Its amazing how this article and the prior article have echoed my past couple of weeks. My girlfriend just started riding with me as well. Its a great way to spend time together. She also made the jump to a dedicated road bike rather than a hybrid or entry level roadie. But with 10 cogs out back, its seems difficult for her to pick a gear sometimes. I guess with a 6 speed, like I started with, you just got in the more appropriate gear and pedaled. Now its almost like there are too many options for the new rider. The new drivetrains are very slick though. Hope you two have fun out there together

May 29, 2010 | Unregistered CommenterZach

Interesting history, as always.

Nice bike ... love that chainring, and the shifter is ... too cool.

May 29, 2010 | Unregistered CommenterRider

I have to laugh at your experience with tuggos as I have had my own similar experiences. Picture two cleancut young men on bicycles, crisp white shirts, ties, dress slacks, and dress shoes. I couldn't for the life of me shake the two missionaries on my rear wheel and I was wearing racing shorts and a jersey. How embarassing! If the LDS church sponsored a racing team, cycling may never be the same.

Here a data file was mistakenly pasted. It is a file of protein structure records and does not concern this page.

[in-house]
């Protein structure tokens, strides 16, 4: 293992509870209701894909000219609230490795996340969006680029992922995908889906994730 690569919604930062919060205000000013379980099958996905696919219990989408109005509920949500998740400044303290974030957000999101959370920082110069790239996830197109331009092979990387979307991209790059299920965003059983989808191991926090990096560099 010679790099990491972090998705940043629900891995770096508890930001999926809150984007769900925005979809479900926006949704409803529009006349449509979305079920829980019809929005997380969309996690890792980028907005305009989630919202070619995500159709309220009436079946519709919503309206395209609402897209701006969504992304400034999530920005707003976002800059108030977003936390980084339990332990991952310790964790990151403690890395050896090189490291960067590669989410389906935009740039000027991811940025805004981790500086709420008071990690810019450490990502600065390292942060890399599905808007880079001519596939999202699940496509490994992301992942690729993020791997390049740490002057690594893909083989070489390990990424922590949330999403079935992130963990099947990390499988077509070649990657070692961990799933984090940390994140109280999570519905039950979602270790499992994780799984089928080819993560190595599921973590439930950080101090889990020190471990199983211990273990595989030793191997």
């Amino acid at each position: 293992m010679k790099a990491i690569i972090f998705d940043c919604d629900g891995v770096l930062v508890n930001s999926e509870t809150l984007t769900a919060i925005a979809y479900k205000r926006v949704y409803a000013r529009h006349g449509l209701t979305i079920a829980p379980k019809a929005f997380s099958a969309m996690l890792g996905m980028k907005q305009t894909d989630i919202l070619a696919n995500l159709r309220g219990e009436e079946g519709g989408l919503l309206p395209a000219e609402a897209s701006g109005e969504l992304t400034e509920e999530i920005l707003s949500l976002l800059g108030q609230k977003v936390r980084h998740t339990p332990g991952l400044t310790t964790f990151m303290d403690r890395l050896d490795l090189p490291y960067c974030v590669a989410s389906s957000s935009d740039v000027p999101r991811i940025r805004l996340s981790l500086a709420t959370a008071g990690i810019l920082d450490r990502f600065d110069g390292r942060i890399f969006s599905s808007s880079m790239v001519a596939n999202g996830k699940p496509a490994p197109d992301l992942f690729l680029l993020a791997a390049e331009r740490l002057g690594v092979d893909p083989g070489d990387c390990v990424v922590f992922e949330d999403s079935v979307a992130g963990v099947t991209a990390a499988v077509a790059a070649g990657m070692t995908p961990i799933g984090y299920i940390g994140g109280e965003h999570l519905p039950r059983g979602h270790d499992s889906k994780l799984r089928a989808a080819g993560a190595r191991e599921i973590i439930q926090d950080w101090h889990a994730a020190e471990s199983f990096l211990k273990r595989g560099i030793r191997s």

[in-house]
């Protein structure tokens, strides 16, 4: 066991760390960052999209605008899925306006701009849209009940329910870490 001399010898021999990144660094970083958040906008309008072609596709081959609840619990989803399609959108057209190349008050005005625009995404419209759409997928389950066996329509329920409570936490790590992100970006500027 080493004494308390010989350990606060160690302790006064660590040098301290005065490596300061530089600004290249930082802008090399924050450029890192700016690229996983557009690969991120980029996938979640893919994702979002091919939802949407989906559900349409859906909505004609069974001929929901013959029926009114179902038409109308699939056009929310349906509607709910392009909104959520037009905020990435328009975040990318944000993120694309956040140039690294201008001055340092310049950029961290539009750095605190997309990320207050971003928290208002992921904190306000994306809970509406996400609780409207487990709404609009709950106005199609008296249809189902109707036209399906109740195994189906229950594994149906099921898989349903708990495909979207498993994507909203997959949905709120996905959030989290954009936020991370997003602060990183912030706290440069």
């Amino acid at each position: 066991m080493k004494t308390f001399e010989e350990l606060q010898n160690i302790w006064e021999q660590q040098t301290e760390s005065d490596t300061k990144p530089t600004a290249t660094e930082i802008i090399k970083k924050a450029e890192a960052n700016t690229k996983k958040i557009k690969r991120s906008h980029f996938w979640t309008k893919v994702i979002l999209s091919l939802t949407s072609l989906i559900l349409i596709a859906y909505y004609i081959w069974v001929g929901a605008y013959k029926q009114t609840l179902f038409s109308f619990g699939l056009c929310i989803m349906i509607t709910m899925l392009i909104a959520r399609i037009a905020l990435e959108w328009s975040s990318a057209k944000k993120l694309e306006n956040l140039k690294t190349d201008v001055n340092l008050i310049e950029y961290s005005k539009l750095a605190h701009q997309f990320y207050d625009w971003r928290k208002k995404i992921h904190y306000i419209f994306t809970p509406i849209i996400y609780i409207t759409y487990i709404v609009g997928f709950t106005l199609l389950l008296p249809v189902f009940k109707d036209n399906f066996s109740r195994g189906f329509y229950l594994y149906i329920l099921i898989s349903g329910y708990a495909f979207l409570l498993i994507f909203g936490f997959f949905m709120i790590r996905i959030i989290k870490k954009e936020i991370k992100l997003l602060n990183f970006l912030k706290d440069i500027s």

May 30, 2010 | Unregistered CommenterJim

There is a rumor that some of those LDS missionaries are on dope :-)

May 30, 2010 | Unregistered CommenterDave Moulton

Strange as it seems, my mentor started out the same way, up in Canada. His first racing bike had a four speed cluster, but soon moved to a five speed freewheel. He also had a direct shift front derailleur. He started racing again when he hit 60, and just quit the racing scene this year. (He still rides)

May 30, 2010 | Unregistered CommenterGrump

Zach...interesting point about too many options for the rider. It's why I love my singlespeed so much. I don't have to think...I just pedal. I believe Dave mentioned, you simply dont have a chance to dawdle...you just do what you need to do to get over hills. And..in SF, there are hills. When I jump on my Campy equipped 10 speed, I immediately start trying to find the "right gear". As I get older, the less I have to think, the better I am!

Dave, I may move to your gearing for the two "older" frames I just purchased and see how they work for me. That 48/39 sounds intriguing.

May 31, 2010 | Unregistered CommenterMaltese Falcon

Hi to you, I would like some information regards my Henry Burton bike It was bought second hand in 1959 I think it was 2-3 years old it has a campagnolo 5 speed set up with same quick release wheels, alloy rims, the frame is Reynolds 531 double butted tubing,with wienman side pull brakes. I am considering re-furbing the bike and would be grateful where I can find the spares from if the buget can stand it yours most grateful Rob Hyde

September 2, 2013 | Unregistered CommenterRob Hyde

Dear Dave,

What do you think of the renewed interest in the so called "compact cranks"?

September 13, 2013 | Unregistered CommenterAnirudh